Concurrent media use common in Germany

23 November 2011

BERLIN: Almost half of German consumers watch television at the same time as surfing the internet, according to new figures.

A study published by BITKOM, the trade association, and GfK, the research group, revealed that 48% of the country's TV audience had browsed the web while enjoying linear broadcast content.

More specifically, 23% of viewers frequently engaged in this form of simultaneous media use, and 25% did so "every now and then".

"It is now standard to consume television and the internet in many living rooms," said Ralph Haupter, a board member at BITKOM.

"Usually this is done not with the internet on the TV but through various other devices - the TV screen on the wall and the laptop on the knees - those are currently the media used."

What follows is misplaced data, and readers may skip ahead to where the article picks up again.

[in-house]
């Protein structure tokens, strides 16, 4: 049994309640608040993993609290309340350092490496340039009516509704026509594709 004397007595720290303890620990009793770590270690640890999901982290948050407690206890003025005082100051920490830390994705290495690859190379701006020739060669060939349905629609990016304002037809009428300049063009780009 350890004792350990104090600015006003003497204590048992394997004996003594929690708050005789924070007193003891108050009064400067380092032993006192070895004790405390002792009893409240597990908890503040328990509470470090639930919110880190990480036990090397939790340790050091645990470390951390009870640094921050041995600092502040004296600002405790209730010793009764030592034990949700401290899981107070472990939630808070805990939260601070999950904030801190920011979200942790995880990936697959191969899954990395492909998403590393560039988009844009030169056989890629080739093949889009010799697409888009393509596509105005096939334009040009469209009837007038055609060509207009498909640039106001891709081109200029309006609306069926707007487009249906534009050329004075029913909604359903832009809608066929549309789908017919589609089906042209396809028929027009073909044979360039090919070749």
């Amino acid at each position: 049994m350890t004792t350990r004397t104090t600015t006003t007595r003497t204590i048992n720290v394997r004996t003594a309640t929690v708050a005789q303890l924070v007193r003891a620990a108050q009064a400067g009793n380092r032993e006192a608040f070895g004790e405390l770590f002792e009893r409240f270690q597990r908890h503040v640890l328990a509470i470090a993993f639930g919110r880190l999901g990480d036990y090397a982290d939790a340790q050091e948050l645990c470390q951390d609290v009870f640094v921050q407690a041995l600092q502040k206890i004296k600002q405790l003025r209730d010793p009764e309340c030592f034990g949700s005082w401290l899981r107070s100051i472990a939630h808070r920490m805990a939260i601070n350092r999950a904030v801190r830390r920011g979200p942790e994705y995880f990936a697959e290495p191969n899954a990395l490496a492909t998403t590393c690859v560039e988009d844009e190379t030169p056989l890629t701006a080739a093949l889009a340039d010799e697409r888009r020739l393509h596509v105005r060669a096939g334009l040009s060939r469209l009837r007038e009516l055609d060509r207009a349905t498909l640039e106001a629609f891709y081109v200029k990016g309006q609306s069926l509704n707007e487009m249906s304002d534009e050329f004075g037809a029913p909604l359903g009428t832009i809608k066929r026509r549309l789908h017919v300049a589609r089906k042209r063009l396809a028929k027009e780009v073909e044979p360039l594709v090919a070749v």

Indeed, 58% of people utilising these two mediums concurrently typically went online through a laptop, whereas 46% employed a desktop PC.

Mobile phones, anticipated to become a powerful influence on media usage habits as smartphone adoption rates continue to rise, only logged 7% on this metric.

Netbooks scored 6% here, while just 1% of the panel connected to the net directly from their TV or set-top box, and were thus able to see TV and online content side by side.

BITKOM estimated 4m smart TVs boasting such capabilities have been sold in Germany to date, a figure that is forecast to increase.

Popular websites visited when watching TV included services offering live commentary on sporting events like football matches.

Searching for information on Wikipedia, the user-generated online encyclopaedia, or tracking down details about a film on IMDB, the movie website, was also common.

Chatting with friends via digital messages and making video calls were among the other widespread activities undertaken when the television was on.

Data sourced from BITKOM; additional content by Warc staff